into the Feldwick Drive drain? Why is it not running away

from the built up area? At the first sign of intensive flooding

this area will flood. Drainage issues must be forefront and

not running on hope.

Our environment determines our standard of the quality

of life that we experience in the outdoors today. Past

councils have mostly ignored the quality of our outdoor

experience, the rivers are polluted, toxic herbicides and

pesticides are used in most drains and streams, our

beaches are covered in a green/brown sludge in an

onshore breeze and our council does not seem to care.

Where is our outdoor experience in this district headed

today?

Community based housing for the elderly or disabled

provided by the council must be forefront as there are

many among us who cannot afford mainstream housing.

An increase in council housing stock would not be remiss.

Pegasus township need an underpass for crossing

access at the roundabout on the main road and another

at the main road for school children to cross to Woodend

School.

Iconsiderthat Iamthe best person for these positions as

I am very approachable with a commonsense, e practical

attitude across all issuess

2210373

See more atwww.waterwaysforlife.co.nz

Authorised by Michael Bate, 2Kalmia Place, Kaiapoi.


NEWS

8 North Canterbury News, October 3, 2019

Gail’sdedication made her astar

By ROBYN BRISTOW

Gail Fox started in musical

theatre as, in herown words,a

budding prospect —achorus

member with afew stars in her

eyes.

Now, after more than 25 years

in show biz, she has been

recognised by her theatrical

colleagues.

Thoseattending the recent

AucklandconferenceofMusical

Theatre New Zealand gaveher a

MeritAward —atop honourfor

thoseinher field.

Gail has now framed the

award, which takespride of place

in her independent apartment in

RymanHealthcare’s Charles

Honoured ... Gail Fox holds the

merit award, presented by North

Canterbury Musicals’ president,

Michelle Hampton.

UphamRetirement Village in

Rangiora, where she lives with

her husband, Bob.

The awardswere introduced in

1993 to honour those who have

made an outstanding

contributiontomusical theatre

in communities.

Gail’s society, North

Canterbury Musicals (NCM),

applied on her behalffor the

recognition and highlightedthe

fact that she had been asociety

member and practising

stagecraft for 29 years.

Before joining, she started in a

singing group with the League of

Mothers, and played piano from

the age of 7.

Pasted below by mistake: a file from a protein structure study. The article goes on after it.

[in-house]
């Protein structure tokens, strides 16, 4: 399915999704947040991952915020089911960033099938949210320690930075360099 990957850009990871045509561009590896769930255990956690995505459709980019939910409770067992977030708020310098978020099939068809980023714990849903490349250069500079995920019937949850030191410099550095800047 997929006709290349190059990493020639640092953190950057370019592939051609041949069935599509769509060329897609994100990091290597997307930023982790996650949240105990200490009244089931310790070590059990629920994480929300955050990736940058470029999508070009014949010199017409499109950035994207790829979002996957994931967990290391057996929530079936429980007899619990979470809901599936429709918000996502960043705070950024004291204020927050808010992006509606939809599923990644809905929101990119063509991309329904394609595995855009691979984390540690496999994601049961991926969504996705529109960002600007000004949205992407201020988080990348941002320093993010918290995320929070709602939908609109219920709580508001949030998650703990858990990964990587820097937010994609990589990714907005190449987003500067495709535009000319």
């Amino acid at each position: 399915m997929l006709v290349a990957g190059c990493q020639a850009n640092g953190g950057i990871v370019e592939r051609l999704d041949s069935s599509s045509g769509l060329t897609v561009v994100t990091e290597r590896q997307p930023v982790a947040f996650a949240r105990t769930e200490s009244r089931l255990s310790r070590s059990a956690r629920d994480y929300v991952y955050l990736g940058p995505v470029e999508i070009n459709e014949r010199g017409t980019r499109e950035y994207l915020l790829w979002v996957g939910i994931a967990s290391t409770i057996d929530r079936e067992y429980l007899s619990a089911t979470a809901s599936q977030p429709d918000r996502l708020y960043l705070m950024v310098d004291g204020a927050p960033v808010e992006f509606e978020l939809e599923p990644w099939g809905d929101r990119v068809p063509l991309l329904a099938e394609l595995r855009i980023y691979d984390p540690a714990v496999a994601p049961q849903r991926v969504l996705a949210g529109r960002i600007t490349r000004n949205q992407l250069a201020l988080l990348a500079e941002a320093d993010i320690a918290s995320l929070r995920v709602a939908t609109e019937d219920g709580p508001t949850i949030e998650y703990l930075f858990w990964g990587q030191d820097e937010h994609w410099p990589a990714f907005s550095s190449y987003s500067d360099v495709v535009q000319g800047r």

When she became ajunior cast

member with the Rangiora

Society, based in Northbrook

Road,she was encouraged by a

contemporary, JocelynJones.

Her husband, Bob, soon joined

and becameaproduction

manager.

Her early castwork included a

chorus partinOklahoma,Mrs

Harcourt in AnythingGoes,Mrs

Pearce in My Fair Lady,Mother

Superior in Nunsense,aswell as

regular town­hall based War

Concerts.

On the administrative side,

Gail was soonpart of the NCM

committee. She served atermof

15 years, of which 13 wereasthe

secretary.

She attended the monthly

meetingsaswell as doing

paperworkfor the bigger shows.

More recently,she has been a

musical director for the NCM

singers performing in classic

showssuch as The Sound of

Long service ... Gail Fox has given years of service to North Canterbury Musicals.

Music.‘‘I had to getall the music

together, the chorus, the

harmonies and conductthem all,

put the orchestra together and

conduct that,’’she says of the

role.

Separately, she has put on

concertswith the singersin

venues such as the Rangiora

Town Hall and the North

Canterbury RSAs.

She has also worked in a

similar vein for the Hurunui

Theatre Company and the

Kaiapoi TheatreCompany,

sometimes working alongside

DougClark of the Riccarton

Players.

She hasalso assisted the North

Canterbury Musical Society with

its fundraisingefforts.She has

raisedthe profileofthe society

within the surrounding

community.

Everyone who knows Gail has

no doubt at some point thanked

her for her support.

Bob and Gail havetwo

PHOTOS: SUPPLIED

children, Greg,who lives near

Newcastle in Australia,and

Bronwyn, who livesinKaiapoi,

and four grandchildren.

She and Bob moved to the

Charles Uphamvillage three

years ago.

‘‘Wehave watchedthe village

growand consider the movehere

one of our best life decisions. The

friendliness of people and staff,

the choices of activities are great;

it’sthe best place to live out our

senior years,’’ Gail says.

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NEWS

10 North Canterbury News, October 3, 2019

Tickets selling fast

for special tours

Tickets to specialtours being staged as

partofthe HurunuiGarden Festival are

selling out.

Withjustamonth until the festival,

tickets to the HiddenGems and

Woodchester Wallsand Waterfallstours

are proving popular.

The two tours are being offered in

addition to the 23 gardens thatwill be open

for the festival, from November 1to3.

Hidden Gemsisaself­drivetour in the

Lowry Hillstovisit three gardens and

enjoy hospitality at eachdestination.

The Woodchester Walls and Waterfalls

excursionisabus tour of ahigh country

station.

Festival secretary Anita Toddsays while

it is called Hidden Gems,the word is out

about the self­drive tour of three gardens

nestledagainst the Lowry Hills.

‘‘Wethoughtthis year we would offer our

visitorsanunforgettable self­drive tour of

Wynyard,with its native garden, Black

Rock with its rare and unusualperennials,

and Ribbonwood,which has the most

amazingviews of the Kaikouras,’’Anita

says.

‘‘Ticketsalesfor the tour, which must be

purchasedinadvance, are selling well,

particularly on Friday and Saturday.

‘‘Ifpeoplewant to discover these hidden

gems, whichincludesmorning tea at

Wynyard,lunch at BlackRock and wine